The article understates the critical role professional bodies play in the competency assessment and oversight of personal services providers, in this case financial planners. As a professional body, FP Canada already oversees and holds accountable individual certificants, setting rigorous professional standards, holding members of the profession accountable and alerting the public when a certificant has been disciplined or poses a risk to public safety. Importantly, unlike regulators and self-regulatory organizations that are experts in overseeing activities related to specific investment advice or product recommendations, a professional body such as FP Canada oversees the professional conduct of the members of the profession, which is separate and distinct.
Once in effect, Ontario’s new framework will enhance the existing function of professional bodies (referred to in the legislation as credentialing bodies) by limiting the ability of individuals — licensed or otherwise — who are not appropriately certified by, and in good standing with, an approved body to continue holding out to the public as a financial planner. This is a significant step forward in providing less confusion and greater protection to consumers.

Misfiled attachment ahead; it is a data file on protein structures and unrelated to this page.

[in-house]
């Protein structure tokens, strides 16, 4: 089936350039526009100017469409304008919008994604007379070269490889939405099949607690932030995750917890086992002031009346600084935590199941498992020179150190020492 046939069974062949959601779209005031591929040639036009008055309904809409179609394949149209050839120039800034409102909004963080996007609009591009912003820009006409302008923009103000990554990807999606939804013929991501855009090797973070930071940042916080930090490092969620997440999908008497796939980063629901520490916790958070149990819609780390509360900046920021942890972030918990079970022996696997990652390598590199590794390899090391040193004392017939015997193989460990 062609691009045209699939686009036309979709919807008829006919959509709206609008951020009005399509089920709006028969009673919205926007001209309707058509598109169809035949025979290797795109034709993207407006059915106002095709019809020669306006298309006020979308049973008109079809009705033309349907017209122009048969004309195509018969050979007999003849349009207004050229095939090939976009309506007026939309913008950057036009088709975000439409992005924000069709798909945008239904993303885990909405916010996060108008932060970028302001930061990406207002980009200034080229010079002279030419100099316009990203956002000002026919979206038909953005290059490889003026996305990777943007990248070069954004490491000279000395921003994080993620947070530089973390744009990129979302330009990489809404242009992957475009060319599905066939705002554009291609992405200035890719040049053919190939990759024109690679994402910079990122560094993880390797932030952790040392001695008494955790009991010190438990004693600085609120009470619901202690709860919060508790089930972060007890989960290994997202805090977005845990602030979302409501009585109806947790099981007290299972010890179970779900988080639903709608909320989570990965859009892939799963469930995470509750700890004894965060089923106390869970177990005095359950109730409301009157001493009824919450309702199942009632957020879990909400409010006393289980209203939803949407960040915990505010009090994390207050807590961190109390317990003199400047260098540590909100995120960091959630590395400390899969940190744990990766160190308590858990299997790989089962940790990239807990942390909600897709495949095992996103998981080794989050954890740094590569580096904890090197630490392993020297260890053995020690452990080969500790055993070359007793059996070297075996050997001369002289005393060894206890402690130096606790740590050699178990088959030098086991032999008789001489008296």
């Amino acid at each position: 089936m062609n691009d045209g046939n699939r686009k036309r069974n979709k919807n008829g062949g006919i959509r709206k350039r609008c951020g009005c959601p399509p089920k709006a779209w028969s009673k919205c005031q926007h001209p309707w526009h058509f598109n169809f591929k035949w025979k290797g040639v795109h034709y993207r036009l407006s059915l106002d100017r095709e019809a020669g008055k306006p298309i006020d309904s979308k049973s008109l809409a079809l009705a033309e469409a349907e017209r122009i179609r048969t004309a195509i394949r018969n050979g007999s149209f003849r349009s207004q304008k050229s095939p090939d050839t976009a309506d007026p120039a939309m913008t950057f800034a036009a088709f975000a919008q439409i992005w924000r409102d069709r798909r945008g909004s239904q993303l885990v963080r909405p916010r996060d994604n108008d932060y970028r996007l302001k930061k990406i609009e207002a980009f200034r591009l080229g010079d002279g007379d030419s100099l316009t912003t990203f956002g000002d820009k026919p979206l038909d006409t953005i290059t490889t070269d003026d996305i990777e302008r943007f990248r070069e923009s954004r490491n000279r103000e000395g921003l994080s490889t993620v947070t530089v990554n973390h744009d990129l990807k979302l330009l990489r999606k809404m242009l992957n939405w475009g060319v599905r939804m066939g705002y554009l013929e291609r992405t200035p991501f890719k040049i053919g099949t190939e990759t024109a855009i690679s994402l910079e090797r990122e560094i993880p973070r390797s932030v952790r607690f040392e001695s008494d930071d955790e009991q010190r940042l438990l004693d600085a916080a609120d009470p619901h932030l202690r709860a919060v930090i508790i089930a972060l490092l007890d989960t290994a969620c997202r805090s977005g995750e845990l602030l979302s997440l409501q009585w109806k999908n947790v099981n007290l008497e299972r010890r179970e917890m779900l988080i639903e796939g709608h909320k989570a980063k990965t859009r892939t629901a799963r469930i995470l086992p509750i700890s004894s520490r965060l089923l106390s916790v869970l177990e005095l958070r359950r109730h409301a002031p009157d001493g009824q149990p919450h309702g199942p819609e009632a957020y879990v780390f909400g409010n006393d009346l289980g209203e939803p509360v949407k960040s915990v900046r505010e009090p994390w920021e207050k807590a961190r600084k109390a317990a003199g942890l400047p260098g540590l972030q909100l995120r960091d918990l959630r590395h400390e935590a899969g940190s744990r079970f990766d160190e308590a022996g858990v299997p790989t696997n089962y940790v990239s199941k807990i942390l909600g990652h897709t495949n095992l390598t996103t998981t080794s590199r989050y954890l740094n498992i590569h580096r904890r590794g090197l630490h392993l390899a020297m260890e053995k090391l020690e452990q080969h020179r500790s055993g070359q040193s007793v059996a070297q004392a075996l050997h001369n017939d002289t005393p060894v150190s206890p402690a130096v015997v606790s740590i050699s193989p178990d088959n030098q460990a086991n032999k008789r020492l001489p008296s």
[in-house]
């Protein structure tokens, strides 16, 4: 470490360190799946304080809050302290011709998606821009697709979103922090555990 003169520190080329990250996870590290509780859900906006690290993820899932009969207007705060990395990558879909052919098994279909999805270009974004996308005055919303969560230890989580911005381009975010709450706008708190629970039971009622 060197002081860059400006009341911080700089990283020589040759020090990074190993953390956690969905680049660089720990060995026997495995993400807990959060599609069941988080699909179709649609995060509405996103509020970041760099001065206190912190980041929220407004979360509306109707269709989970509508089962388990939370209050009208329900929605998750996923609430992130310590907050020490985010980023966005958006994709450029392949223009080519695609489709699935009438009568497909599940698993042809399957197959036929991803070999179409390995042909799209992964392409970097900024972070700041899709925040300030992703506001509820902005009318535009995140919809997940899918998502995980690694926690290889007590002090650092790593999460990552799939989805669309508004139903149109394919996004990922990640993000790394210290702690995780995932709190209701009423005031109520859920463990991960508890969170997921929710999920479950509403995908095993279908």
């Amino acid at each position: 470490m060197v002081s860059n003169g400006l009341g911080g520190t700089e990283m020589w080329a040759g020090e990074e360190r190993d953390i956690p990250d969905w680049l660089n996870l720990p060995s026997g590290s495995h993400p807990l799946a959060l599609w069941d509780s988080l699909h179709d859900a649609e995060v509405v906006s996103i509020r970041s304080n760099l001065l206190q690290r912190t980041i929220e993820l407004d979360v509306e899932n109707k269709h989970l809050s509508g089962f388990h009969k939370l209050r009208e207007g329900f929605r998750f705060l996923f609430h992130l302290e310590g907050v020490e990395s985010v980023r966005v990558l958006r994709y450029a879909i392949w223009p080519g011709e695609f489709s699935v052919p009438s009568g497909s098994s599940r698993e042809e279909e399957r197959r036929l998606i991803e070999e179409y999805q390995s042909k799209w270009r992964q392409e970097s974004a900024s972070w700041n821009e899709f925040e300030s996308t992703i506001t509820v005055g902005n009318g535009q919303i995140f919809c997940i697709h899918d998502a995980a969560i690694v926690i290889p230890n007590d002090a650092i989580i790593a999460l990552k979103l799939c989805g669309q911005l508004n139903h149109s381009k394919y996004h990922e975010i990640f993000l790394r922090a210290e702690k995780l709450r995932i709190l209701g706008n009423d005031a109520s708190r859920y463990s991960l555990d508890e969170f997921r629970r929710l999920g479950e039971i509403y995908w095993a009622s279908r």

To prevent the kinds of “gaps” in consumer protection implied by the article, it will be critical that the Financial Services Regulatory Authority of Ontario: a) only approves those credentialing bodies with demonstrated capability in professional standards setting and enforcement; b) restricts the use of similar-sounding titles; c) takes swift action against individuals holding out as financial planners who do not hold an approved certification; and d) educates consumers on the importance of always verifying the planner’s or advisor’s credentials before engaging with them.
—Cary List, president and CEO, FP Canada